I wrote this in a writing class at UC Santa Cruz. People seem to find it amusing. - I'd like you to meet someone. By appearance, he could be almost any age, from thirty to seventy or beyond. You never get a good look at him; a glance is all you can spare him. He might be wealthy beyond any vision of vice and avarice; he might be struggling to feed himself every day. Is he a parent? An only child? You'll never know any of these things. All you need to know about him is this: he's in a slow car, and he's in front of YOU. We've all met this man at one time or another. He's the fellow who's afraid to pass the big truck, or the one who swerves suddenly in front of you from the other lane, narrowly avoiding the mile-long space between you and the car behind you. And no matter how unlikely it seems that a person of his cerebral fortitude could survive long enough to win a driver's license, there he is, preventing you from pursuing happiness at the velocity you'd prefer. What can you do about the situation? Precious little, unless by chance you're hurrying home from a survivalist association meeting in the Rocky Mountains. In general, though, you aren't equipped to remove the obstacle forcibly. So you vent your frustration on yourself, your car, your spouse and children, or any other destructible object within reach. Your hands clench the steering wheel with knuckle- bleaching force. You gnaw on your lip until it seems likely to burst in a shower of blood. Your breath is soon three times louder than usual, and more rhythmic and regular than the tick of a metronome. The radio is playing your favorite piece of music; doesn't it suddenly seem about as pleasant and relaxing as fingernails on a chalkboard? Still, you reason with a calmness as genuine as a politician's promise to lower taxes, he'll probably move over soon. He's just in your lane to pass that green Volvo station wagon with the baby on board, right? Sure he is. He has to be. See? There's a space in the right-hand lane, and in his molluscule way, he's drawing nearer and nearer. Here it comes, and... Okay. You'll grant him that. Maybe that gap wasn't sufficiently wide to effect a safe transfer of lanes. THIS one, though, is a gap of Cyclopean propor- tions, a gap to make the Grand Canyon seem a mere sidewalk crack. Aha! He's moving toward the right side of the lane. His tires are bouncing on the little white bumps... and he swerves back into his lane - YOUR lane - to the abrupt hor- ror of the multitudes to his rear. A light bulb materializes above your head. If he won't move over, you'll use this huge hole in traffic to pass HIM! Won't that be a fitting punishment? The clodhopper, that flea on wheels, will immediately see the error of his ways as you rocket past at the light-bending speed of forty miles an hour. Your heart rate descends to a measurable pace as you dart deftly into the gap, delighting the sheiks as your foot blasts gasoline into the engine. The coxcomb learns his lesson well. He immediately makes up for his past transgressions, following your exam- ple. Like a playful dog, he speeds to your side. You increase the stakes of the game, but he matches your bet. You're nearing the front of the gulf. There's only one chance now. Applying every milligram of power remaining in your jet-powered jalopy, you open the throttle all the way. Almost there... but it was not meant to be. Now it's brake or be broken, and you slow, watching as the automotive embo- diment of evil glides carelessly past. You regain your pre- vious position, biding your time. At last, after several blinding flashes of your headlights and deafening blasts of your horn, the message works its way through the labyrinthine depths of his per- petually idle consciousness. By intent or coincidence, he yields control of the left half of the road to you. Just to show him how wrong he's been, you streak past him at what he must think an absurd, inconceivable speed. Once he's out of sight, you relax. Now the road is yours, to travel at your whim. You smile, and the smog seems to clear from the air slightly. Glancing in your rear-view mirror, you see a car nearly nudging yours, following you at a microscopic distance. Your grin widens. The woman behind you must be as glad as you are, to be past that moronic slowpoke.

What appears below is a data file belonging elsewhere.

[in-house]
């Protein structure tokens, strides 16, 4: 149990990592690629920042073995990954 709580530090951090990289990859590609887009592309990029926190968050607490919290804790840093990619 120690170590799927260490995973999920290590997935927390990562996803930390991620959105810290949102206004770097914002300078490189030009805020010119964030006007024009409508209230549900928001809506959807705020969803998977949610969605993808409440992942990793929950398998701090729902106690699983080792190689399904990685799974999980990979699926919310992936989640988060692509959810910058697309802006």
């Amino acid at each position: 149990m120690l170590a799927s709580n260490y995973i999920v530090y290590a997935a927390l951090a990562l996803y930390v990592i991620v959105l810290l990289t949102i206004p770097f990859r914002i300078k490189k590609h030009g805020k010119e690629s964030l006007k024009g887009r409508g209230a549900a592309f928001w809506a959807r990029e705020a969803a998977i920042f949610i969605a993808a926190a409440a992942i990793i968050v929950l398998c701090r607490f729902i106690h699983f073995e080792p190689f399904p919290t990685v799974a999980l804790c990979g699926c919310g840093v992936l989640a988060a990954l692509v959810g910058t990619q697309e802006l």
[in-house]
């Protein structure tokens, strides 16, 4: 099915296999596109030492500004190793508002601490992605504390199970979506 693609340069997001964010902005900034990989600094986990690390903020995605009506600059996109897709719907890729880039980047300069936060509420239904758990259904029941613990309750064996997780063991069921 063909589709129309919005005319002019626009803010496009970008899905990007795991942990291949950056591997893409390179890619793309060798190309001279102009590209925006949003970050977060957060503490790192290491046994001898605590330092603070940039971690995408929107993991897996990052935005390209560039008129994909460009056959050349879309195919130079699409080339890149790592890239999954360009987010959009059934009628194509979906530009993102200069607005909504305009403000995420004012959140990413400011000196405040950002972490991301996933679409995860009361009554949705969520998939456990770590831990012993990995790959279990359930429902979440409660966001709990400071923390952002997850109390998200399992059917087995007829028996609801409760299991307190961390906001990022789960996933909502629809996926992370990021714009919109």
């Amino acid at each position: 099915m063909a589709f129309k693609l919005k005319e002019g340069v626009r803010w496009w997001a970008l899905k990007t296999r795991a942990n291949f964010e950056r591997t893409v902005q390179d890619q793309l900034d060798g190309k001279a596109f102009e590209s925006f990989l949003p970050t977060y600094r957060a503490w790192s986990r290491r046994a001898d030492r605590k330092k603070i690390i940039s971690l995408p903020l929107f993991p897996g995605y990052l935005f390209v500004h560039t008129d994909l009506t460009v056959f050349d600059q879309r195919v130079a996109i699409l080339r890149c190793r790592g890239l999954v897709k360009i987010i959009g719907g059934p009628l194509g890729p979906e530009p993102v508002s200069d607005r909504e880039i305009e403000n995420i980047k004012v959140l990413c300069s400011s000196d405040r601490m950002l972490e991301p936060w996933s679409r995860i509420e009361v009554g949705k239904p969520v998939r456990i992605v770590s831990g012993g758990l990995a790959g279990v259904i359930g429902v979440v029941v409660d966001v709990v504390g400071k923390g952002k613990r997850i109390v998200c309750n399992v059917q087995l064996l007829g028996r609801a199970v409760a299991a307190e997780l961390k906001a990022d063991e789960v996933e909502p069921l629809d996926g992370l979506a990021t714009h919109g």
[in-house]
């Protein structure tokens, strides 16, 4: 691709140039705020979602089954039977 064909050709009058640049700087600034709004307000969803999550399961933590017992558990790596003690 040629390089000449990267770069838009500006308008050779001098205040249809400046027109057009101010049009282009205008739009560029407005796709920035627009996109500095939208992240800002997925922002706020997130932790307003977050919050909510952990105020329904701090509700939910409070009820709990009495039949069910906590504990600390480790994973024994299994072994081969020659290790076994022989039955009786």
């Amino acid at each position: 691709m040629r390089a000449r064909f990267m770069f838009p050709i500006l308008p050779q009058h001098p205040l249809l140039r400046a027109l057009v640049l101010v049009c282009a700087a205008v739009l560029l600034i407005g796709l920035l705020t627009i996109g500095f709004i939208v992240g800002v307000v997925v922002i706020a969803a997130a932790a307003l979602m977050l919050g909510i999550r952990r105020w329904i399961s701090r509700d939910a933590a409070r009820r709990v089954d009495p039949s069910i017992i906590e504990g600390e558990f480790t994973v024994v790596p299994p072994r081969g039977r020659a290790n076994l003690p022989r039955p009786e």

(From the "Rest" of RHF)